CLIENT UPDATE

DoD Requests Comments on Draft Guidance for Reviewing System Security Plans and NIST SP 800-171 Security Requirements Not Yet Implemented to Protect Controlled Unclassified Information

 

Contractors have until May 31, 2018, to submit comments on dod’s federal register notice of draft guidance for procurements requiring implementation of information security requirements of NIST Special Publication (SP) 800-171, Protecting Controlled Unclassified Information in Nonfederal Systems and Organizations.

DoD contractors whose networks contain unclassified controlled technical information (CUI) are required by DFARS Clause 252.204-7012, Safeguarding Covered Defense Information and Cyber Incident Reporting, to provide “adequate security,” which means that covered contractor information systems are subject to the security requirements of NIST SP 800-171.  These security requirements provide that contractors should have a System Security Plan (SSP) that describes how specific security requirements are satisfied and a Plan of Action (PoA) for security requirements that are not yet implemented.  Even companies that do not have direct government business may be subject to these requirements if the DFARS clause if “flowed down” to them by higher-tier contractors.

DoD developed the draft guidance to facilitate the consistent review and understanding of contractors’ SSPs/PoAs and the impact that any “not yet implemented” security requirements may have on an information system.  The draft guidance provides a “DoD Value” for each of the NIST security requirements and addresses the method(s) to implement each requirement.  Beyond explaining that the DoD Value is used to assess the risks posed by unimplemented or deficient security requirements and to prioritize their implementation, the draft guidance does not address any specifics about how the DoD Value will be used.  However, the draft guidance is not intended to assess security requirements already implemented, nor is it to be used to score or compare a company’s approach to security implementation.

DoD also published a related matrix for Assessing the State of a Contractor’s Internal Information System in a Procurement Action as part of its Federal Register notice.  This assessment matrix may be used, according to DoD, during a procurement for which it must assess the state of a contractor’s internal information system.  It illustrates how DoD may choose to assess SSPs/PoAs in procurement actions that require implementation of NIST 800-171.  The matrix is organized into four objectives:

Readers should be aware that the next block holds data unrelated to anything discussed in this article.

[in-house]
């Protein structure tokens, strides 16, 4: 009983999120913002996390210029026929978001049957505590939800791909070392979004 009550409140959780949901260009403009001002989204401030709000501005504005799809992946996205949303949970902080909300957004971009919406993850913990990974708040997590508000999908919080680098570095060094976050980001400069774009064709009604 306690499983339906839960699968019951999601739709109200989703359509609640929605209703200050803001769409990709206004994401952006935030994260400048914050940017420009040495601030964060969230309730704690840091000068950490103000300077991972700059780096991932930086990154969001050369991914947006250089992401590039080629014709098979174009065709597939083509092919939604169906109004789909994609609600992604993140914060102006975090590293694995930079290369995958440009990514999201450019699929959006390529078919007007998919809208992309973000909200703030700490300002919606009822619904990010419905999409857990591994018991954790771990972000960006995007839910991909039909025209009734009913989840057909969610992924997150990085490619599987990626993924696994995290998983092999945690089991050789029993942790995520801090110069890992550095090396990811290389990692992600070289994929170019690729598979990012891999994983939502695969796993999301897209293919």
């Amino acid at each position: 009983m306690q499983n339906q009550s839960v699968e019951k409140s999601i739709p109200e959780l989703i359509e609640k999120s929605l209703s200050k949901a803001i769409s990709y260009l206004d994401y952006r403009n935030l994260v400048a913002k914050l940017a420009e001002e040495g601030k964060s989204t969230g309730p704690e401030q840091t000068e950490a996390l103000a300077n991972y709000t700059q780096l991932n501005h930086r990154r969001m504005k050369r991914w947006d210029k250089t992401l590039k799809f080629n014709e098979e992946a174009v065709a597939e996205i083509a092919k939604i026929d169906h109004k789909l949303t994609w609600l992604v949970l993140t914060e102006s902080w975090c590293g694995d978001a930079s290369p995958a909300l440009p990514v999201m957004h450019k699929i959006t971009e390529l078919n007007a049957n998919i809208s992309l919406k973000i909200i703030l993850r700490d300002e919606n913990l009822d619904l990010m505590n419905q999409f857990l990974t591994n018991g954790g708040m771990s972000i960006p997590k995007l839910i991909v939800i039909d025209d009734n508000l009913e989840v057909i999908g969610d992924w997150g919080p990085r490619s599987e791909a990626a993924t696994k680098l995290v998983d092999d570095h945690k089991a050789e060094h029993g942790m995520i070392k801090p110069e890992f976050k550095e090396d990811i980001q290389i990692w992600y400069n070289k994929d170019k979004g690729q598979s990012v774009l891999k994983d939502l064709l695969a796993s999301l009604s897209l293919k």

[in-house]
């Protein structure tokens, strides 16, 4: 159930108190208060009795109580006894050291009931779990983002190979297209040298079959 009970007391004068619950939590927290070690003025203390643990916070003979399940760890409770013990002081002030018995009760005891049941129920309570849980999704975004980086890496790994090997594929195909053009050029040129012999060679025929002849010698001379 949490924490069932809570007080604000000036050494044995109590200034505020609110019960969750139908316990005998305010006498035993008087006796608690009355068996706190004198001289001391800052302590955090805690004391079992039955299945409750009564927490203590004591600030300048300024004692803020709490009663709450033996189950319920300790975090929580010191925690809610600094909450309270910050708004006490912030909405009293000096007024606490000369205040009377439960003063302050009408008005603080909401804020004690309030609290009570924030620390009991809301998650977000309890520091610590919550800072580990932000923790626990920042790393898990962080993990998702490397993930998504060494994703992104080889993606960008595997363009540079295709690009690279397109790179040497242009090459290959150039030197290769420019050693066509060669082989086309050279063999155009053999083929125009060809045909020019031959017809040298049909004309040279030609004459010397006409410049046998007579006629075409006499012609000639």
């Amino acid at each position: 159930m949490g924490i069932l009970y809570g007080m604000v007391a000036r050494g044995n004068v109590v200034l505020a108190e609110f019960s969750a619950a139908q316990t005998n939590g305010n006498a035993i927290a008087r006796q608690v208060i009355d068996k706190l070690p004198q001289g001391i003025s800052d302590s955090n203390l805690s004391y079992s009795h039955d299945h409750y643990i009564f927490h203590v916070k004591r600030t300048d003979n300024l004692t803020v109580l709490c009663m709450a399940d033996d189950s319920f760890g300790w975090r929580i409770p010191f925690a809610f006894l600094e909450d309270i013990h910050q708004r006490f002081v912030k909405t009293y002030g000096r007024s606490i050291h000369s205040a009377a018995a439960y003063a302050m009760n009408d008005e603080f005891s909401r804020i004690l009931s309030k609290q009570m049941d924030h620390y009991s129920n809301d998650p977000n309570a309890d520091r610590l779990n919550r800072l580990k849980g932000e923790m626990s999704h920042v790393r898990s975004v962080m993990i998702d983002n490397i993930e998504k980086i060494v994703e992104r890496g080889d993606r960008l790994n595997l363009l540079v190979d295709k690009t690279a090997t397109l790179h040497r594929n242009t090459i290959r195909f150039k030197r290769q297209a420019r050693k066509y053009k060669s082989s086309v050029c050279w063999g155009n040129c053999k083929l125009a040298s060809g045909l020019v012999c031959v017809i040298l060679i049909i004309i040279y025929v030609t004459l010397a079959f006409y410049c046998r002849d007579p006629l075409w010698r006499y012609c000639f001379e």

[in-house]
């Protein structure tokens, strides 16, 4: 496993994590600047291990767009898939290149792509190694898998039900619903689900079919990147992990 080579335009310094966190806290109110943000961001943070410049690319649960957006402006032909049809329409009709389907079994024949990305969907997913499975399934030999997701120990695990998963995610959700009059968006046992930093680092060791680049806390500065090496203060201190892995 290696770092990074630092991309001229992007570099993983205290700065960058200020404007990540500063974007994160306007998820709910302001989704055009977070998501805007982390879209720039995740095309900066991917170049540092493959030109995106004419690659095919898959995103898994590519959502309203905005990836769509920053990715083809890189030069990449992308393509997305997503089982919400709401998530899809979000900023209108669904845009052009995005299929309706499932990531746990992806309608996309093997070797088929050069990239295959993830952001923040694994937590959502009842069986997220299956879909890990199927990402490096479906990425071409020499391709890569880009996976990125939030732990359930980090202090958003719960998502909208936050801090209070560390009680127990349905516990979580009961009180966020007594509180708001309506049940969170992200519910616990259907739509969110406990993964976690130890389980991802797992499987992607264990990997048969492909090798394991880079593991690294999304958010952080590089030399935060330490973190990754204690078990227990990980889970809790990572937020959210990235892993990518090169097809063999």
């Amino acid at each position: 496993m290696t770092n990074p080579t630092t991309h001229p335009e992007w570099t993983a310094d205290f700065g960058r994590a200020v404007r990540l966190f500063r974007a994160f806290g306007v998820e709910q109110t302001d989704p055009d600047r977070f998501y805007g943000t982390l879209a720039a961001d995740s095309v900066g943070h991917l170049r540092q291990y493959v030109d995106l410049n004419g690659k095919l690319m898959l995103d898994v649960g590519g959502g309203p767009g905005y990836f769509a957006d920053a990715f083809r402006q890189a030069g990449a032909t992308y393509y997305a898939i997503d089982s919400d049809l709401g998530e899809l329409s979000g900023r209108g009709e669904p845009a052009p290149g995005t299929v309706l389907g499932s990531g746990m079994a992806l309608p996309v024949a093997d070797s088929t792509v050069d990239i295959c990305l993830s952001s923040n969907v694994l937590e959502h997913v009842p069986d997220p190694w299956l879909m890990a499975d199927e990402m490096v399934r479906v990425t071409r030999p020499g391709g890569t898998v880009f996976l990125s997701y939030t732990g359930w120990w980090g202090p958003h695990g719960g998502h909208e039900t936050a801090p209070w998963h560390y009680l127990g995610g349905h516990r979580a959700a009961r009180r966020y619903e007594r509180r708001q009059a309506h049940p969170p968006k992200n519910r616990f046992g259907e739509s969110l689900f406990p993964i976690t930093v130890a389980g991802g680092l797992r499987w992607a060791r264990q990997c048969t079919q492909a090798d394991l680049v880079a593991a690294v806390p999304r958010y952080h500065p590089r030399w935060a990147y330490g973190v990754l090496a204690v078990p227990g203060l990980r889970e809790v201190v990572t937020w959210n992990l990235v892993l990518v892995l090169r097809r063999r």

1. Evaluation of implementation of NIST security requirements at source selection (which can be accomplished with a go/no-go decision or by a separate technical evaluation factor).

  2. Evaluation of additional security requirements (beyond the NIST requirements) at source selection.

  3. Assess and track implementation of security requirements after contract award, which may involve compliance monitoring with independent government assessment.

  4. Contractors’ attestation to compliance with DFARS 252.204-7012 and implementation of NIST SP 800-171.

 

The matrix explains that RFPs will require delivery of SSPs and PoAs with a contractor’s technical proposal and must either identify requirements for an “acceptable” (go/no-go threshold) rating or, when implementation is to be evaluated as a separate technical factor, identify how implementation of NIST security requirements will be evaluated – based on SSPs and/or validation of implementation for the competitive range with an independent government assessment.  In either case, SSPs and PoAs will be incorporated into any resulting contract.  For assessment and tracking of implementation, contract data requirements (CDRLs) and statements of work (SOW) will require implementation of PoAs to require delivery of SSPs and PoAs after contract award and may require periodic reporting of results of continuous monitoring.

The proposed assessment matrix presents possible new risks and issues during pre and post award.  Look for protests (either challenges to solicitation terms or evaluations of SSPs/PoAs) arising from the draft guidance as well as performance issues ranging from disputes to possible false claims allegations grounded on noncompliance with SSPs and PoAs.

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